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The Puglia Kitchen | Sun Dried Tomatoes

Sun dried tomatoes are the essence of a southern Italian summer. Like deep red rubies these are jewels of #ThePugliaKitchen whose intensity of colour is matched only by the richness of flavour.

Our Puglia Kitchen garden tomatoes are the workhorse of our summer kitchen. We use them to make passata, the base for most of our pasta sauces. Cut and deseeded we sometimes drop them into our cooked pasta. Sliced, drizzled in oil and sprinkled variously with our freshly picked garden herbs they appear on our table in various salads, on friselle and playing supporting act to burrata.

But even as the supporting act they shine, packed with taste.

Tomatoes are a constant, and take us beyond summer. Nothing beats getting up each morning to put on our moka coffee pot. Before our outdoor summer kitchen fills with the smell of fresh coffee, its the harvested tomatoes we smell. We literally wake up and smell the tomatoes!

Sun Dried Tomatoes from The Puglia Kitchen

There are 3 simple stages to preparing these, not counting the growing and picking.


We use thick fleshed San Marzano tomatoes from our Puglia Kitchen garden.

Wipe them and slice in half lengthways. Arrange them on a rack or tray - we use bamboo racks that are made for sun drying our fruits - and sprinkle with salt to draw out the juice (table salt rather than salt crystals are better for this purpose).

Drying takes about 7 - 10 days. Rather than leave out at night we take our trays indoors. With a relatively flat terrain and sandwiched between the Adriatic and Ionian seas (Puglia is the heel of Italy’s boot) we have higher levels of humidity at night causing condensation.

After a few days we turn the tomatoes over.

We turn the tomatoes again after another couple of days.

If you use dried chillies you will know what you are looking for. If not, when they look like dried fruits you might hang from your Christmas tree, lightweight and sounding hollow to a gentle tap, your dried tomatoes are ready for the next stage.

Gather them up together.


Because our tomatoes have been dried naturally outdoors in the sun we need to sterilised by “quick pickling” before storing them. Prepare a liquor of 50% white wine vinegar and 50% water. Bring to the boil and drop your dried tomatoes into the liquor in batches.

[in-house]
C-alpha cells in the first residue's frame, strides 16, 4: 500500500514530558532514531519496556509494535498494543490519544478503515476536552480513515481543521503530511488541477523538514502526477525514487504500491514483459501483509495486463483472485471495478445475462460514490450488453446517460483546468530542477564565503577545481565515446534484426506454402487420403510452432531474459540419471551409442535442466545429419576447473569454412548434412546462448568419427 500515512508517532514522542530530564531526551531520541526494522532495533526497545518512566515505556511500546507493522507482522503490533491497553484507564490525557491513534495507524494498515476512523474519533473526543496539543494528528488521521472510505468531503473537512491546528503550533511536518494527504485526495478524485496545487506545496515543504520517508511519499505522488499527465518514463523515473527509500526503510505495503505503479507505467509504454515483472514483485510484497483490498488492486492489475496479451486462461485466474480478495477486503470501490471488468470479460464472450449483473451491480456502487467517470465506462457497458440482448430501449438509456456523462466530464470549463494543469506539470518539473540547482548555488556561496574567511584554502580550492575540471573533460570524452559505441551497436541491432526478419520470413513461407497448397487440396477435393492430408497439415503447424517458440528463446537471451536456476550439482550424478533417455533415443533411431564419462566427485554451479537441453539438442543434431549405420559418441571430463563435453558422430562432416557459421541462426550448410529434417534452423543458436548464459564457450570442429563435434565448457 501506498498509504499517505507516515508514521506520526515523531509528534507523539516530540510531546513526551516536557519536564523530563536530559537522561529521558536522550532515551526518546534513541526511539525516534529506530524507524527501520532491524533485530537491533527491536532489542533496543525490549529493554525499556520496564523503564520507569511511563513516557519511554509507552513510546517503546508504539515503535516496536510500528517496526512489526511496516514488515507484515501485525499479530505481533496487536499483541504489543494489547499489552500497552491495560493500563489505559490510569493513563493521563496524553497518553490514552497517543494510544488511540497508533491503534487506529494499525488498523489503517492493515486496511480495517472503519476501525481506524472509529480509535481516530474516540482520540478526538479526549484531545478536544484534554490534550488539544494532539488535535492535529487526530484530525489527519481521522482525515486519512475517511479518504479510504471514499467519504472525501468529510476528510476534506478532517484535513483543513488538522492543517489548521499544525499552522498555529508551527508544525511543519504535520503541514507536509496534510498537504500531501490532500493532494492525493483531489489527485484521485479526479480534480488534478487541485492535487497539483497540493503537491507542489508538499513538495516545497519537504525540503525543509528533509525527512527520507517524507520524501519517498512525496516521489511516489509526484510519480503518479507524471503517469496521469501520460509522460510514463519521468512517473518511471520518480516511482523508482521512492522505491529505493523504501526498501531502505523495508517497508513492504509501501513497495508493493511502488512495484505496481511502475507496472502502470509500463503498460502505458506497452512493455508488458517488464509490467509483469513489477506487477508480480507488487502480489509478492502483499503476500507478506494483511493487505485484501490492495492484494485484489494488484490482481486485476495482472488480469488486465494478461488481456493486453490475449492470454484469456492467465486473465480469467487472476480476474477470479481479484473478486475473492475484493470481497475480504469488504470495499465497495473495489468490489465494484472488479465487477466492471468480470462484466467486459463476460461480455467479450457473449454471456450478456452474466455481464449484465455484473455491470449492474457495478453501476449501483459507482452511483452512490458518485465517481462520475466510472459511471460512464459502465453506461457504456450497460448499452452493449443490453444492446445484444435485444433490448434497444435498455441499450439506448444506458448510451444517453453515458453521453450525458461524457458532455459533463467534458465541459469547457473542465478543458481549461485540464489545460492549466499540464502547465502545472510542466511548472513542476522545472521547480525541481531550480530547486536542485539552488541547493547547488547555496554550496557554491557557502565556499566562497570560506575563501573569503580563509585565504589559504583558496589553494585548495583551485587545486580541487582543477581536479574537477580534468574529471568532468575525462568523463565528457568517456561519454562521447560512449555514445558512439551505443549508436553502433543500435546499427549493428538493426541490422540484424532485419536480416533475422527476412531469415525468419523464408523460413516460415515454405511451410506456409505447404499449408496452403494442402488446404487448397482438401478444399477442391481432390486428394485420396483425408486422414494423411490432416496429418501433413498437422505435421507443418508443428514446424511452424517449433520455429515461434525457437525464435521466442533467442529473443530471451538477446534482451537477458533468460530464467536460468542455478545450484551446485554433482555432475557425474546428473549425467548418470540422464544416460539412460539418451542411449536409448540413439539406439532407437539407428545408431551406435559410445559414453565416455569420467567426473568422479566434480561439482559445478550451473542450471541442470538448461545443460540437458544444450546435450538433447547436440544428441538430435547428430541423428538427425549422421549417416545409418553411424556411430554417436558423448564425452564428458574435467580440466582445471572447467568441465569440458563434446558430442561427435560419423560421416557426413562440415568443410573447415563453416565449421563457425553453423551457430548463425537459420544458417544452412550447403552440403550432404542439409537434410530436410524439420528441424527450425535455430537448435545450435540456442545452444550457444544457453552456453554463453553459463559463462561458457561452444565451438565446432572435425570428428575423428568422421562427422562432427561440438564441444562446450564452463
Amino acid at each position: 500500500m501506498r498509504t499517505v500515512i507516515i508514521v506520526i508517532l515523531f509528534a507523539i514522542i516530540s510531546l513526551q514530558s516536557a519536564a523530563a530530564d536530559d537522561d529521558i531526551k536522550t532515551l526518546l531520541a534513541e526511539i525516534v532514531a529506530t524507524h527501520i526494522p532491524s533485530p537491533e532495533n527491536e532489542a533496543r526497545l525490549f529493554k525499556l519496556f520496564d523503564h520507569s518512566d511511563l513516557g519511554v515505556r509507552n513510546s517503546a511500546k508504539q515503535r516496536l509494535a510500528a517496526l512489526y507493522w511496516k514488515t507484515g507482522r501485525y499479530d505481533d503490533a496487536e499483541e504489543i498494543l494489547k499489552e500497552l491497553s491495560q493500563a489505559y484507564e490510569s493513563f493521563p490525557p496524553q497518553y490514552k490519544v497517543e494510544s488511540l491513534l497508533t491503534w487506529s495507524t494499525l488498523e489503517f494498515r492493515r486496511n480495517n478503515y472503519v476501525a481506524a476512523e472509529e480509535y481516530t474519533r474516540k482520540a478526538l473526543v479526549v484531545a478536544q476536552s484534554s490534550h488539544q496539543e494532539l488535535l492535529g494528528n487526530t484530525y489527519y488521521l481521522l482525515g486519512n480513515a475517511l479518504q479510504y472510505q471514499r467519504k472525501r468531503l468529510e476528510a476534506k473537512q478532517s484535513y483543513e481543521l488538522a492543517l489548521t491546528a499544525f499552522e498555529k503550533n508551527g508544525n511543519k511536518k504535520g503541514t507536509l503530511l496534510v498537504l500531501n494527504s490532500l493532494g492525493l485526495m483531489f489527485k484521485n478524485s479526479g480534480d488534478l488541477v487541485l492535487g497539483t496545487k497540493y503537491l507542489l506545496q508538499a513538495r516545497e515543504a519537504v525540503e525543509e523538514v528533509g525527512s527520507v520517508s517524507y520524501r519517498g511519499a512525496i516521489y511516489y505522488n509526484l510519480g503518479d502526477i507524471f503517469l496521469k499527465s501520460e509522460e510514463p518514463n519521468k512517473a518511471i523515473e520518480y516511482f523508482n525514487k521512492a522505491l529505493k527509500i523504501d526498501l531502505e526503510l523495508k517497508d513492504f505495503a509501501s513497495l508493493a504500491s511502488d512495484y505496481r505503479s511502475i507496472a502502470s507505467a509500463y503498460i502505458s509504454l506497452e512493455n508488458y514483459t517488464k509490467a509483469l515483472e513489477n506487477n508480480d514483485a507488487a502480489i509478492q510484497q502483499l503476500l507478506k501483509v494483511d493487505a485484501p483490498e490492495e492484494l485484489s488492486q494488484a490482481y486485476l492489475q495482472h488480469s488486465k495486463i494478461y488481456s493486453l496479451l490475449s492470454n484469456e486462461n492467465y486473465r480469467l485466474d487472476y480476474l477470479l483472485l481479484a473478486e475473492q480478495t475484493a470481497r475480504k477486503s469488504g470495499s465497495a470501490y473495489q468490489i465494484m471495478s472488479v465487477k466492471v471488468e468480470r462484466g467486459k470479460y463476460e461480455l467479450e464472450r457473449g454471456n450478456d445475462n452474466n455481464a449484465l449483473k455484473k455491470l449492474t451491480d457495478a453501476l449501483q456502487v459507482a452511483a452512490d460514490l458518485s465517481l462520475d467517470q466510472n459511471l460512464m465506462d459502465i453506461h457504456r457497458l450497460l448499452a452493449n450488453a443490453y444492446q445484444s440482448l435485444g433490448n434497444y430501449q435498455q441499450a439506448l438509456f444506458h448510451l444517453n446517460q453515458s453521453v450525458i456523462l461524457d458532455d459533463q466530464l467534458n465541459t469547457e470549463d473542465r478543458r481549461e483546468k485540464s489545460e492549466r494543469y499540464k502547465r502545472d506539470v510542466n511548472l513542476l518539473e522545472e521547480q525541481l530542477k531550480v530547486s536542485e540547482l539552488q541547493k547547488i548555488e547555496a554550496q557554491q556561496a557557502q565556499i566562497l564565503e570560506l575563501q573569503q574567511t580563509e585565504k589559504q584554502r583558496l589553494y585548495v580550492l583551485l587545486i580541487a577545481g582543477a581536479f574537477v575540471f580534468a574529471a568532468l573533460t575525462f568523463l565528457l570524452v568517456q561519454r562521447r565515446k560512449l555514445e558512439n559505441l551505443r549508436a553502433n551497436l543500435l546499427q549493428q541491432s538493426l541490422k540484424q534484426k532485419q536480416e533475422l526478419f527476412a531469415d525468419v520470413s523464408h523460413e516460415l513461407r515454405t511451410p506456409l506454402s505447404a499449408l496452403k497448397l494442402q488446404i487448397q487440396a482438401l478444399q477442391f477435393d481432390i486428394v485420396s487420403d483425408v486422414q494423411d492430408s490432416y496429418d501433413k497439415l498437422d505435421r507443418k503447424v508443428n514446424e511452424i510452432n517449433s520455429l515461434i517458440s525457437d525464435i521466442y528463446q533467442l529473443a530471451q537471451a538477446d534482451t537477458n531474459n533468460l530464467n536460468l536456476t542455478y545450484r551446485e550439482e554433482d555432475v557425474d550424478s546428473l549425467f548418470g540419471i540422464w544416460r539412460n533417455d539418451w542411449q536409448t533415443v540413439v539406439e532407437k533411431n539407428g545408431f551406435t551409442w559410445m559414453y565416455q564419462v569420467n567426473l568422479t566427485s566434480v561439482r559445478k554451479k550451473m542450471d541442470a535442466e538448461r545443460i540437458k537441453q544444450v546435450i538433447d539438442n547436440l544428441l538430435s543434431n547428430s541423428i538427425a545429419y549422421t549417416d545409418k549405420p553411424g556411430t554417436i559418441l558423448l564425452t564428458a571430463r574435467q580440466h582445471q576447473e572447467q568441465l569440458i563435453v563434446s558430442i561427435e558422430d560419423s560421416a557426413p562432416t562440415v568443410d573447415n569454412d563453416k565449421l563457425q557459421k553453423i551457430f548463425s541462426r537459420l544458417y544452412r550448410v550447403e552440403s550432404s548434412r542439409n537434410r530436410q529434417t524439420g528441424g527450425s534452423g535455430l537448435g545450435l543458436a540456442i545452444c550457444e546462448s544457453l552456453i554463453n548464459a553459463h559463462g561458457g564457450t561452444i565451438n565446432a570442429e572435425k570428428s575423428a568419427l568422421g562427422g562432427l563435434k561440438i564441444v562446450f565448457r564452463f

Remove after 4 - 5 minutes and leave to dry on a clean dish cloth for half a day. Now the tomatoes are ready for storing.


You can store your dried tomatoes in airtight containers with a sprinkling of dried herbs. How long they will keep depends on how much moisture is left in the tomatoes. Check regularly and if any signs of mould appear, discard immediately.

Alternatively you can flavour and store in oil. But when using fresh rather than dried ingredients this will reduce storage life.

We are using pickled capers, fresh chilli and dried thyme from our #PugliaKitchenGarden and garlic which we will mince.

Layer the dried tomatoes. We press them tightly into sterilised jars.

Keep building up the layers and then top up with olive oil. We use the extra virgin olive oil from our olive grove.

The taste is incredible.

Alternatively sun dried tomatoes can be stored in an airtight bag or container. In a refrigerator they can keep for a few months depending on how much moisture is left in the tomatoes. Try to keep free of moisture, so avoid the crisper drawer.

Check the tomatoes frequently for any signs of mold and discard the tomatoes if you see any.

Stored in oil with or without dried herbs the tomatoes can be stored at room temperature. Keeping them in the refrigerator will extend their life. They should keep for at least 3 months.  Don’t worry if the oil turns solid, this will liquify again at room temperature and does not affect the taste.

Stored in oil with fresh ingredients like the garlic we have used, or with fresh herbs, the tomatoes must be refrigerated and used within 4 days.

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10 thoughts on “The Puglia Kitchen | Sun Dried Tomatoes”

  1. I can almost taste the tomatoes from here, in front of my laptop. I’ve never really understood why tomatoes only taste like tomatoes in Italy. Everywhere else I usually avoid tomatoes, but in Italy they are the icing on the cake, as long as the cake is made of tomatoes.

  2. What a FANTASTIC post. The tomatoes in our area are selling at their best prices of the summer. Headed to the market this afternoon. Am going to follow your recipe for sundried tomatoes. Thank you so much!!

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